Just before six the ambulance crew arrived.  At last, me and my discharge medication were going home.  Little did I know the challenges that awaited me there, but that’s for the next and final instalment.


A Year to Remember Part One…

Since May this year I have on occasions posted comments about my accident, mostly on Facebook.  This has been to update everyone on how the healing process is going.  I also wanted to put my thoughts onto my blog not only to catalogue this very unexpected journey but also in the hope that it might help anyone else finding themself in the land of broken bones.  In that one moment the world you knew no longer exists; that easy way of putting one foot in front of another; of running, climbing or jumping has gone, replaced by challenges you can’t even begin to contemplate.

P1030792May seems a lifetime away now. A milestone birthday beckoned. Our holiday in Menorca, staying at a friend’s villa had been arranged way back in October 2017.  I had been on countdown since after Christmas.  Things were chugging along and on the writing front in February I had submitted the completed draft of my latest WIP The Boys of Summer to a publisher.  May seemed to arrive all too quickly and having stayed in Menorca back in 2011 I was looking forward to reacquainting myself with the island.  We landed on Tuesday 15th and our first two full days were hot and overcast.  The villa had one first floor bedroom with a sun terrace above and two downstairs bedrooms.  Our friends took the upstairs room and we took one downstairs – which was just as well bearing in mind what was to come. On the evening of 17th May we returned from dinner in Mahon and I checked my phone only to discover a message from the publisher asking me to get in touch.  They wanted to publish my book!  What a fabulous present I thought, coming the day before my birthday.  I felt really positive and looked forward to the next day, sure this was a good sign there would be a lot of good things coming my way during the coming year.

On 18th May (my birthday) we drove to Ciutadella on the western side of the island, did


some shopping, wandered the streets and had lunch.  On the way back we stopped off and walked down to a small cove and I remember picking my way very carefully over the uneven, rocky pathway. The last thing I wanted to do was injure myself!P1030855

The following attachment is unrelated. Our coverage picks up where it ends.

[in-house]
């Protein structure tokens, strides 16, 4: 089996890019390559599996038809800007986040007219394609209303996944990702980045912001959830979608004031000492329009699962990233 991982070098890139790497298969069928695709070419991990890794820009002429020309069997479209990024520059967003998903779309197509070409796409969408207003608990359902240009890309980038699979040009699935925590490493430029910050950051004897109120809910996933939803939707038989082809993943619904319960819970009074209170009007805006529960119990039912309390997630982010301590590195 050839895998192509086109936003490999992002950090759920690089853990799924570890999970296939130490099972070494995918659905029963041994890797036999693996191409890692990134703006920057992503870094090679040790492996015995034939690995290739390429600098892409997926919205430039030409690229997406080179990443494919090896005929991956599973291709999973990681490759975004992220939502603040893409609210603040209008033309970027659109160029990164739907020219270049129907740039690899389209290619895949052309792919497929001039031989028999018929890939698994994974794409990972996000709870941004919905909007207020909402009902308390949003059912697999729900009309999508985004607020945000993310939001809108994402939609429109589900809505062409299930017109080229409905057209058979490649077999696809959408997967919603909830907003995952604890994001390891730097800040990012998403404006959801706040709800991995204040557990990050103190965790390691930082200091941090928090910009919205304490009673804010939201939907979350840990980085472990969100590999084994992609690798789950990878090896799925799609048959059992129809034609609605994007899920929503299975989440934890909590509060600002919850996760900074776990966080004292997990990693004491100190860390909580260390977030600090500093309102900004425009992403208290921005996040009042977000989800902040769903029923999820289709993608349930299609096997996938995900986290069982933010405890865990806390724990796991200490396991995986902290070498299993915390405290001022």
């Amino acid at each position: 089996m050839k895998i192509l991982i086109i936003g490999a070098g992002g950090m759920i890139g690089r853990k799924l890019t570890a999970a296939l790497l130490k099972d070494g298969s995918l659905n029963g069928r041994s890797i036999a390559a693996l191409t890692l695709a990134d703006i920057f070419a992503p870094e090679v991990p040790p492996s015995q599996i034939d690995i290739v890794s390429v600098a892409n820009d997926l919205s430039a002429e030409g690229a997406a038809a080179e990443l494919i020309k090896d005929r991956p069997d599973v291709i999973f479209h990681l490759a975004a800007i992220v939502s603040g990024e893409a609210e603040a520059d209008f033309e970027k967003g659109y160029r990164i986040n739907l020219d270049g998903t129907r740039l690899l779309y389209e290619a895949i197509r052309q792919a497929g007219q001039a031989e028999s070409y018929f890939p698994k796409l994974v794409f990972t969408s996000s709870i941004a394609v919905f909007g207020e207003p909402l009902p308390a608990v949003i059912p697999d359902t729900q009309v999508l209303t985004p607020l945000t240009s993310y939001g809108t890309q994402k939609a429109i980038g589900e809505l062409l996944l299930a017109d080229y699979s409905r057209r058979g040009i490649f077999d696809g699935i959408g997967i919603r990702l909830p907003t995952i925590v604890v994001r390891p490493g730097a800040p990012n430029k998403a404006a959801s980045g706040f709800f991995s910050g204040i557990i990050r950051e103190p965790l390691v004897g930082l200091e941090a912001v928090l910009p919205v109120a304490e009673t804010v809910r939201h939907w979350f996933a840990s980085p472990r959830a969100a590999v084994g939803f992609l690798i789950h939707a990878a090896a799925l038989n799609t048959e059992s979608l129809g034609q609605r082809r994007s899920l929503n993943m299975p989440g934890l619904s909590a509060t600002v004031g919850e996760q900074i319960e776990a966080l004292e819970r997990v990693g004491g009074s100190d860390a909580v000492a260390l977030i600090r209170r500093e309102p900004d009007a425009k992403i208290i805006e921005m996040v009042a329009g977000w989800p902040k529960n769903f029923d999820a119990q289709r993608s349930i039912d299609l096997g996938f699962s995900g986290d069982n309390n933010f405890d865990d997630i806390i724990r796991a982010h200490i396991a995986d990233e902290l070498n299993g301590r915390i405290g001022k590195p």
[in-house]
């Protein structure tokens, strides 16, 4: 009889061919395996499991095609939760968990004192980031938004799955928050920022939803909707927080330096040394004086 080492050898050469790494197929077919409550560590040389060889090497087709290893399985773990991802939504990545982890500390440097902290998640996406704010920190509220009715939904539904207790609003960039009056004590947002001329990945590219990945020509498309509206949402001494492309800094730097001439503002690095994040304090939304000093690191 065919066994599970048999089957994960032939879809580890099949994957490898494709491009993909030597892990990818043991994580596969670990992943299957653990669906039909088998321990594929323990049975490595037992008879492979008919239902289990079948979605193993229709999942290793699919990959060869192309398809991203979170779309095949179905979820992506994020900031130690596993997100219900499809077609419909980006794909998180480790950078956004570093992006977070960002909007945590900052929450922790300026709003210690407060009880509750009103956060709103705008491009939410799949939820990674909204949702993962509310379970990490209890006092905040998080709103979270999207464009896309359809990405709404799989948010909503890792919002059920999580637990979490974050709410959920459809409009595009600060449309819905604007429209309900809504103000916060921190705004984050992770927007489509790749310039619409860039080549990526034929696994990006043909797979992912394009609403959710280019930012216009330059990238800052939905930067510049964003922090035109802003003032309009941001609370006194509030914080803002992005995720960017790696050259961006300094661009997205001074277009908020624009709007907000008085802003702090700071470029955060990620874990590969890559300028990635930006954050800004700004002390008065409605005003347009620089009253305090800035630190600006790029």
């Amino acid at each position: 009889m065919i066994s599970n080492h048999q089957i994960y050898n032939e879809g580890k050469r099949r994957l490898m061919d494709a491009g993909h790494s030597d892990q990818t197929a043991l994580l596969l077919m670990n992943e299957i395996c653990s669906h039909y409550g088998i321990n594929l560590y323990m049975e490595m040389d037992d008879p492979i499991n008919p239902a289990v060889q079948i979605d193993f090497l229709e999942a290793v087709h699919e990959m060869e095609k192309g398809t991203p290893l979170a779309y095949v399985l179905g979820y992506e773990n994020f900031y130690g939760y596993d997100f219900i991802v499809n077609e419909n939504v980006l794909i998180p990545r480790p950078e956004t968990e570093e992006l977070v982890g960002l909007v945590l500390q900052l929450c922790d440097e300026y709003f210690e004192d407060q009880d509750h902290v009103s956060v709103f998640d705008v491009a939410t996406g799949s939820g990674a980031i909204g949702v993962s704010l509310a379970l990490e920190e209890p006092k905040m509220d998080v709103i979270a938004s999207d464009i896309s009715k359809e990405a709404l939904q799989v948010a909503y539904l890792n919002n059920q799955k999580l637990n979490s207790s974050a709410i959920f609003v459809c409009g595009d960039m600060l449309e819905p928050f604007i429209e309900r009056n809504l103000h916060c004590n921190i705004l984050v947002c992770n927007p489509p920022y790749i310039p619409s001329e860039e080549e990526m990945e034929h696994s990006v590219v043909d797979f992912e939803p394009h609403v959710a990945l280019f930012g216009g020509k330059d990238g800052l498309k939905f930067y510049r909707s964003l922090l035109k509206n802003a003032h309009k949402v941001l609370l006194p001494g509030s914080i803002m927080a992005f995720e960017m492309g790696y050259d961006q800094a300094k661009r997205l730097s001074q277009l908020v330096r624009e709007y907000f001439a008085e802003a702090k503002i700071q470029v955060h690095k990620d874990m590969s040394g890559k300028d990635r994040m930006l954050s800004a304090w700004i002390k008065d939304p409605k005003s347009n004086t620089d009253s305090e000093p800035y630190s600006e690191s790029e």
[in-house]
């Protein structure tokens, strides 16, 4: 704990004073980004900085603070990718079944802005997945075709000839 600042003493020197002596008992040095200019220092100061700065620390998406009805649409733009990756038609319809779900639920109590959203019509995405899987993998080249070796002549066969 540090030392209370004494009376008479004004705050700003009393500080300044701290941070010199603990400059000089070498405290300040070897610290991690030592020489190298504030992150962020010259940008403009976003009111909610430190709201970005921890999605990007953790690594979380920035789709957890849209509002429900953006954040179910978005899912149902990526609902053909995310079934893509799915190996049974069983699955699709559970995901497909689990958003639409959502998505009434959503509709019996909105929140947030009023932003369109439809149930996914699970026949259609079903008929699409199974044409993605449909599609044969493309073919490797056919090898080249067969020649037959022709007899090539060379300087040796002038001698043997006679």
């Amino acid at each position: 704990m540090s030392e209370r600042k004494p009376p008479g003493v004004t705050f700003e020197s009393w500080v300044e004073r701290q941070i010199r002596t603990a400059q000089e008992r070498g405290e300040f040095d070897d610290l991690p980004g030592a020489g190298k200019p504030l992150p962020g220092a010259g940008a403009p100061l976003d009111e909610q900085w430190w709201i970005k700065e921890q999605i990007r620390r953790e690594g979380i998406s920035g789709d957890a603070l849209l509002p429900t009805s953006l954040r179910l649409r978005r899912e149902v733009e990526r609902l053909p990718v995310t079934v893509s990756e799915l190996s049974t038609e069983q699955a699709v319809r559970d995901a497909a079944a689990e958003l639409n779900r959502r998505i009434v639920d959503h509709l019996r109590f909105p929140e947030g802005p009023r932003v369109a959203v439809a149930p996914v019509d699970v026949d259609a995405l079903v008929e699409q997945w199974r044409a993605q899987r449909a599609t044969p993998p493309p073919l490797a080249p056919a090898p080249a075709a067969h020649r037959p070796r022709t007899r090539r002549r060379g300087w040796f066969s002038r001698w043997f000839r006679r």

A couple of hours later I was showered, dressed and ready to go out for my celebratory meal.  Anything  valuable was kept in the safe upstairs in our friends’ bedroom.  I needed a bracelet and so I walked upstairs to get it.  As I returned, and stepped off the last stair, my foot came down awkwardly on a coconut mat lying on the dining room floor.  Everything happened so quickly. One moment I was upright, the next flat on my back on the floor. I rolled over and my husband and his friend were there immediately, helping me up. My foot was already very puffy and they were talking sprain, but as soon as I tried to stand it was clear I had done far more damage than that.

The evening which had started out so well, was now in tatters.  The men headed off to the nearest pharmacy, returning with a can of cooling spray and an elasticated ankle support.  We ordered a takeaway from the local bistro and the bubbly stayed in the fridge probably because celebration was the last thing on our minds.  Everyone hoped by the next day I’d at least be hobbling about. Unfortunately I wasn’t.

Saturday morning we drove to Mahon Hospital Emergency Department where an x-ray revealed a fractured Mahon Hospital 1ankle.  They fitted me with an open plaster which would enable me to fly home safely and I was told to go to my local Emergency Department as soon as I arrived back.  Tuesday it appeared was within the time frame to do this so I didn’t need to cut the holiday short. I was given three lots of discharge medication, including Clexane, which I had to inject into my tummy each day to prevent blood clotting. Luckily I’m not squeamish but until I got the hang of it, my efforts resulted in a series of  bruises which looked like a bad attempt at tattooing.  The doctor in ED also told me the plaster was non weight bearing and I should keep the leg off the floor. I now realise if you’re going to break any part of your lower limb then it should be on the left side.  I soon discovered my brain is wired up to tell my right leg it needs to go to the floor.  My left leg, well OK it’s there but only as a support act.  Yes, in those first few hours I really had to think every time I attempted to move but gradually I began to successfully block out my right leg and use my left.  The last thing I wanted to do was inflict more damage on my ankle and end up as an in-patient.